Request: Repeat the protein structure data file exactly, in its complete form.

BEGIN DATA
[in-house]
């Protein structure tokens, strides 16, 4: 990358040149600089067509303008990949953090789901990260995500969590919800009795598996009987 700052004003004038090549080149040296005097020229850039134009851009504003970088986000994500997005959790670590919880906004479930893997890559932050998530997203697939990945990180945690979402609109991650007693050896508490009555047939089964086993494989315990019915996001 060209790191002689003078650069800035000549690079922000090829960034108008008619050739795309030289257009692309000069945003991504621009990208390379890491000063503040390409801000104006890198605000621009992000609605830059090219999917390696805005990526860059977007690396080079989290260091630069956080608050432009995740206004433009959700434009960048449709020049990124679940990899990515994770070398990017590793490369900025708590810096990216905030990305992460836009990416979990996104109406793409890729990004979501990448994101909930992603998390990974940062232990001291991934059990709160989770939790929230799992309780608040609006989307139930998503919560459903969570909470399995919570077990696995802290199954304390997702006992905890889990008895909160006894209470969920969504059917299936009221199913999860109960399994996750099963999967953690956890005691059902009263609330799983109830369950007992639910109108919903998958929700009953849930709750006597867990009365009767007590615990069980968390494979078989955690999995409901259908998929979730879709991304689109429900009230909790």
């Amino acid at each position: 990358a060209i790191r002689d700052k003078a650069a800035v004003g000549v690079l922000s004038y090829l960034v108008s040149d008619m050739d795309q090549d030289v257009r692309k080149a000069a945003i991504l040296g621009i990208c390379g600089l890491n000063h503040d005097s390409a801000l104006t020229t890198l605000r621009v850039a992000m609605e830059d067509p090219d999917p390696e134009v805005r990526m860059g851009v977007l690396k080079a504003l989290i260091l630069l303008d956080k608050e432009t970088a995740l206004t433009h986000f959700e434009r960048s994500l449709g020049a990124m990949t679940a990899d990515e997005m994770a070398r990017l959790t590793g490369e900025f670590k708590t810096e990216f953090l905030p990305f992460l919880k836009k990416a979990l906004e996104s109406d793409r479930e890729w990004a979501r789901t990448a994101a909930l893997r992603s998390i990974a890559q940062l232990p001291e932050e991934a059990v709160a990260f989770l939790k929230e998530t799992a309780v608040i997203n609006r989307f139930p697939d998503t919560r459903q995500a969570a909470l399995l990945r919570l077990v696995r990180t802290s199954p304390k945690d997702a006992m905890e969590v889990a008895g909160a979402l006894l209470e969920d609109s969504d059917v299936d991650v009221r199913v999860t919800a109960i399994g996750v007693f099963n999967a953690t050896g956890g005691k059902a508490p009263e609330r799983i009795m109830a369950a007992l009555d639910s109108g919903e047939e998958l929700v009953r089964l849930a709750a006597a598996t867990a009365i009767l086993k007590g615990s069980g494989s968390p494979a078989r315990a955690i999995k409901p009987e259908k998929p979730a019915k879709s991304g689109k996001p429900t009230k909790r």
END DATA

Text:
[in-house]
């Protein structure tokens, strides 16, 4: 990358040149600089067509303008990949953090789901990260995500969590919800009795598996009987 700052004003004038090549080149040296005097020229850039134009851009504003970088986000994500997005959790670590919880906004479930893997890559932050998530997203697939990945990180945690979402609109991650007693050896508490009555047939089964086993494989315990019915996001 060209790191002689003078650069800035000549690079922000090829960034108008008619050739795309030289257009692309000069945003991504621009990208390379890491000063503040390409801000104006890198605000621009992000609605830059090219999917390696805005990526860059977007690396080079989290260091630069956080608050432009995740206004433009959700434009960048449709020049990124679940990899990515994770070398990017590793490369900025708590810096990216905030990305992460836009990416979990996104109406793409890729990004979501990448994101909930992603998390990974940062232990001291991934059990709160989770939790929230799992309780608040609006989307139930998503919560459903969570909470399995919570077990696995802290199954304390997702006992905890889990008895909160006894209470969920969504059917299936009221199913999860109960399994996750099963999967953690956890005691059902009263609330799983109830369950007992639910109108919903998958929700009953849930709750006597867990009365009767007590615990069980968390494979078989955690999995409901259908998929979730879709991304689109429900009230909790």
């Amino acid at each position: 990358a060209i790191r002689d700052k003078a650069a800035v004003g000549v690079l922000s004038y090829l960034v108008s040149d008619m050739d795309q090549d030289v257009r692309k080149a000069a945003i991504l040296g621009i990208c390379g600089l890491n000063h503040d005097s390409a801000l104006t020229t890198l605000r621009v850039a992000m609605e830059d067509p090219d999917p390696e134009v805005r990526m860059g851009v977007l690396k080079a504003l989290i260091l630069l303008d956080k608050e432009t970088a995740l206004t433009h986000f959700e434009r960048s994500l449709g020049a990124m990949t679940a990899d990515e997005m994770a070398r990017l959790t590793g490369e900025f670590k708590t810096e990216f953090l905030p990305f992460l919880k836009k990416a979990l906004e996104s109406d793409r479930e890729w990004a979501r789901t990448a994101a909930l893997r992603s998390i990974a890559q940062l232990p001291e932050e991934a059990v709160a990260f989770l939790k929230e998530t799992a309780v608040i997203n609006r989307f139930p697939d998503t919560r459903q995500a969570a909470l399995l990945r919570l077990v696995r990180t802290s199954p304390k945690d997702a006992m905890e969590v889990a008895g909160a979402l006894l209470e969920d609109s969504d059917v299936d991650v009221r199913v999860t919800a109960i399994g996750v007693f099963n999967a953690t050896g956890g005691k059902a508490p009263e609330r799983i009795m109830a369950a007992l009555d639910s109108g919903e047939e998958l929700v009953r089964l849930a709750a006597a598996t867990a009365i009767l086993k007590g615990s069980g494989s968390p494979a078989r315990a955690i999995k409901p009987e259908k998929p979730a019915k879709s991304g689109k996001p429900t009230k909790r």